Wishing you and your loved ones a safe and happy Festive Season. And if you think it’s too early to be saying this, blame Swarovski! 🙂
I’ve always been interested in promoting ‘Australian-made’ and so for a long time I’ve looked for interesting ways to promote home grown innovation.
Of course, Australian food and wine have a deservedly excellent reputation so with this in mind, i’ve decided to start a ‘pop up online store’ to promote Aussie products by way of Christmas hampers. This brings together my love of Australiana, creating a new online alternative and …shopping! What a great combo!
Christmas hampers are mostly very traditional so I’d like to offer something a bit different. With my pop up store, you can choose the traditional option but also one with a contemporary slant and a luxury alternative.
So what would go into a ‘true blue’ Aussie Christmas hamper? My thoughts are some of the regulars – like Tim Tams. While not a ‘just for Christmas’ item, who doesn’t eat packets of them over the festive Aussie summer season? Then there’s wine. We have some fantastic Shiraz… just right for that family get together. And I’m even learning to love Chardonnay… the less oaken varieties have won me over so they would need to be well represented. Living as I do in Victoria, I would need to have in my basket some of our fantastic cheeses and relishes possibly from the Yarra Valley. My mouth is watering at the idea. Perhaps a bottle of sparkling wine of the Domaine Chandon variety or something equally gorgeous to accompany that cheese platter? A Botrytis Riesling from the Yarrawood Vineyard? Or a classic Rose from Dominique Portet also of the Yarra Valley. So many choices!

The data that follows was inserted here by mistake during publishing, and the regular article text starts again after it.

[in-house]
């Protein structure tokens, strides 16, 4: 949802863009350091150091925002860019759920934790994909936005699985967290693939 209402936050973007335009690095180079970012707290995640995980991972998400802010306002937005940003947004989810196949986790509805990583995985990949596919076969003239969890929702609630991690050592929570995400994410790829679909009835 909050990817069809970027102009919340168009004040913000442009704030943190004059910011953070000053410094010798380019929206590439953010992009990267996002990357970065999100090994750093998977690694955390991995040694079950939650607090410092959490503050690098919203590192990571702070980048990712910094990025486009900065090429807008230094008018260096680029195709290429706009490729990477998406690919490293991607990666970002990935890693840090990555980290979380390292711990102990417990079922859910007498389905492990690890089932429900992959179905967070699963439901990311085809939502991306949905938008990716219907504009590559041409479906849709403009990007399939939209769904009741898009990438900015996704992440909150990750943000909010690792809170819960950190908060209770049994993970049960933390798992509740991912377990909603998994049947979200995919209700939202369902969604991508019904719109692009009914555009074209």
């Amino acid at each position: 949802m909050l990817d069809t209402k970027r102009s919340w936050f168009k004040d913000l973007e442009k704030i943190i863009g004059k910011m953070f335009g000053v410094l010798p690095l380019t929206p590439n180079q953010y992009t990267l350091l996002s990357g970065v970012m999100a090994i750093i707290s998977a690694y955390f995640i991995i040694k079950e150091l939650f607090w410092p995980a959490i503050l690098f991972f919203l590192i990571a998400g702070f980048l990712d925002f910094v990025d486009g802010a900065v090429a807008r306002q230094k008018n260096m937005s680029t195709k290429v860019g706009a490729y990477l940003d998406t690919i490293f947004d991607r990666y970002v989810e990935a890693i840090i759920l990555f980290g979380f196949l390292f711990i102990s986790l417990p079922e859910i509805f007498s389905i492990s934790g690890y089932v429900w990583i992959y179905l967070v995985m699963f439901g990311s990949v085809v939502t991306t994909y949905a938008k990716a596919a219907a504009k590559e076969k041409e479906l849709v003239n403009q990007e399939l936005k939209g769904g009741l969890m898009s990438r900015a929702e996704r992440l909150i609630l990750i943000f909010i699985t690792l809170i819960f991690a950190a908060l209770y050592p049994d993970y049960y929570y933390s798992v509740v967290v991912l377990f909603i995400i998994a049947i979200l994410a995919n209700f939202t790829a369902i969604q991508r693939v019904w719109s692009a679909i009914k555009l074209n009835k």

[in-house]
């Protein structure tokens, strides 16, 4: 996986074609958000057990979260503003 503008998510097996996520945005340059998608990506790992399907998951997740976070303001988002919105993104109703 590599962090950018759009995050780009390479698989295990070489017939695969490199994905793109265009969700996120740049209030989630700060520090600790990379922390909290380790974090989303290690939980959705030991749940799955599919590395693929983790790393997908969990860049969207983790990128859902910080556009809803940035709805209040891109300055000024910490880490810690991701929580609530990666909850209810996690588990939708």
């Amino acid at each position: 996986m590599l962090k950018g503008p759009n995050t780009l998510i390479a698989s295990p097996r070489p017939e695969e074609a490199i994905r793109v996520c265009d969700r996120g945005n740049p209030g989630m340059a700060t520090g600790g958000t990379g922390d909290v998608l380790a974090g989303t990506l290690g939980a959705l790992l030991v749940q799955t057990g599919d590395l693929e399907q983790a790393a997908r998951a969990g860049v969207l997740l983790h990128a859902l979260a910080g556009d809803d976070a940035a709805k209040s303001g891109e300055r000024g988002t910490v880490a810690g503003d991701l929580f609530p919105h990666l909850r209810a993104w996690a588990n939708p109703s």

Now normally I wouldn’t share this with you so soon but I’m taking a tip from Austin Kleon and his book ‘Show your Work’ and while this isn’t about my art (as his book refers) but to a new ideas I’m developing, I still thought it a good idea to start getting things out into the world and worry less about waiting til it’s absolutely ‘ready’. It may also generate some great ideas or even some Australian producers who’d be interested in collaborating with me. Therefore: I’ll be opening my ‘store’ in just a few weeks in time for Christmas orders. Look forward to sharing some Aussie delights with you. I’d love to hear what you’d like to find in your Australian Christmas Hamper? Do tell me!